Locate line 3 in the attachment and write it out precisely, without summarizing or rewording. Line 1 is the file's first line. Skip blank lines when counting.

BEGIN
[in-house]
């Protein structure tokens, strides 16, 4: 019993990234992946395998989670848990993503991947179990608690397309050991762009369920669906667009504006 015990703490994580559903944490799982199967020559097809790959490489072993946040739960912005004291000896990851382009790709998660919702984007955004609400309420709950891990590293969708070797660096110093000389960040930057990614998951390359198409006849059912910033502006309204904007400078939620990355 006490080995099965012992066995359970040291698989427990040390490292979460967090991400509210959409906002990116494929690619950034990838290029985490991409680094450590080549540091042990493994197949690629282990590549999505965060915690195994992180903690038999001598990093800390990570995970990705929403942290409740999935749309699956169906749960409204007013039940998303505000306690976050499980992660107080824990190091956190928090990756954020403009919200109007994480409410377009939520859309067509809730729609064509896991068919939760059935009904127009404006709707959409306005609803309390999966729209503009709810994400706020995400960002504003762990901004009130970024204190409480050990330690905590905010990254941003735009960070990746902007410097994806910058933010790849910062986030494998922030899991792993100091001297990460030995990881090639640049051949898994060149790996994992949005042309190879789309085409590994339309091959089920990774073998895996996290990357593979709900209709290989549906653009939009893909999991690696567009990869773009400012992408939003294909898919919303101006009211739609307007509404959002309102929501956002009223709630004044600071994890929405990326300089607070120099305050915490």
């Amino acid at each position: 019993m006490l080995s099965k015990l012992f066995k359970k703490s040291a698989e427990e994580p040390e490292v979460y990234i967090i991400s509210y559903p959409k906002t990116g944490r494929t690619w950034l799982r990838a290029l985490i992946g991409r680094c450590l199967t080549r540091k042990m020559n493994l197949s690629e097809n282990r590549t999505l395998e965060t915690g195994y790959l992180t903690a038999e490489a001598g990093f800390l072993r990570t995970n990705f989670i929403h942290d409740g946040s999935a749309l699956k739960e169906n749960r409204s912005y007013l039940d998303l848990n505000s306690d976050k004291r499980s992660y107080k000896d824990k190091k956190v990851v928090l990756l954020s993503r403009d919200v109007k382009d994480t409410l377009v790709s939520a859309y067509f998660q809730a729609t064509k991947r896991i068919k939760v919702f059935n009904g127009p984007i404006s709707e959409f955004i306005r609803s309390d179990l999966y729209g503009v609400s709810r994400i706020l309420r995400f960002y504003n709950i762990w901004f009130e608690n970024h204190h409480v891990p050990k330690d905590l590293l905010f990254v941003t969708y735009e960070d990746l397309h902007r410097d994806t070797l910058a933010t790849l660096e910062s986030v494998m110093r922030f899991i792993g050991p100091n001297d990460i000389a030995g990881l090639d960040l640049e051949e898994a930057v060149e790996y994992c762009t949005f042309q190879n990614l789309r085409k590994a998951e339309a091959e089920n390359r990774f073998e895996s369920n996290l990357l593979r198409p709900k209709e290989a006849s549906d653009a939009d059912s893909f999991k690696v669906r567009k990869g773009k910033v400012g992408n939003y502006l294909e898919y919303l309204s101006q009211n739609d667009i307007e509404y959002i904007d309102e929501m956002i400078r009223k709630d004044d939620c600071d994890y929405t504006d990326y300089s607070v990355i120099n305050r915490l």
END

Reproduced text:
């Amino acid at each position: 019993m006490l080995s099965k015990l012992f066995k359970k703490s040291a698989e427990e994580p040390e490292v979460y990234i967090i991400s509210y559903p959409k906002t990116g944490r494929t690619w950034l799982r990838a290029l985490i992946g991409r680094c450590l199967t080549r540091k042990m020559n493994l197949s690629e097809n282990r590549t999505l395998e965060t915690g195994y790959l992180t903690a038999e490489a001598g990093f800390l072993r990570t995970n990705f989670i929403h942290d409740g946040s999935a749309l699956k739960e169906n749960r409204s912005y007013l039940d998303l848990n505000s306690d976050k004291r499980s992660y107080k000896d824990k190091k956190v990851v928090l990756l954020s993503r403009d919200v109007k382009d994480t409410l377009v790709s939520a859309y067509f998660q809730a729609t064509k991947r896991i068919k939760v919702f059935n009904g127009p984007i404006s709707e959409f955004i306005r609803s309390d179990l999966y729209g503009v609400s709810r994400i706020l309420r995400f960002y504003n709950i762990w901004f009130e608690n970024h204190h409480v891990p050990k330690d905590l590293l905010f990254v941003t969708y735009e960070d990746l397309h902007r410097d994806t070797l910058a933010t790849l660096e910062s986030v494998m110093r922030f899991i792993g050991p100091n001297d990460i000389a030995g990881l090639d960040l640049e051949e898994a930057v060149e790996y994992c762009t949005f042309q190879n990614l789309r085409k590994a998951e339309a091959e089920n390359r990774f073998e895996s369920n996290l990357l593979r198409p709900k209709e290989a006849s549906d653009a939009d059912s893909f999991k690696v669906r567009k990869g773009k910033v400012g992408n939003y502006l294909e898919y919303l309204s101006q009211n739609d667009i307007e509404y959002i904007d309102e929501m956002i400078r009223k709630d004044d939620c600071d994890y929405t504006d990326y300089s607070v990355i120099n305050r915490l």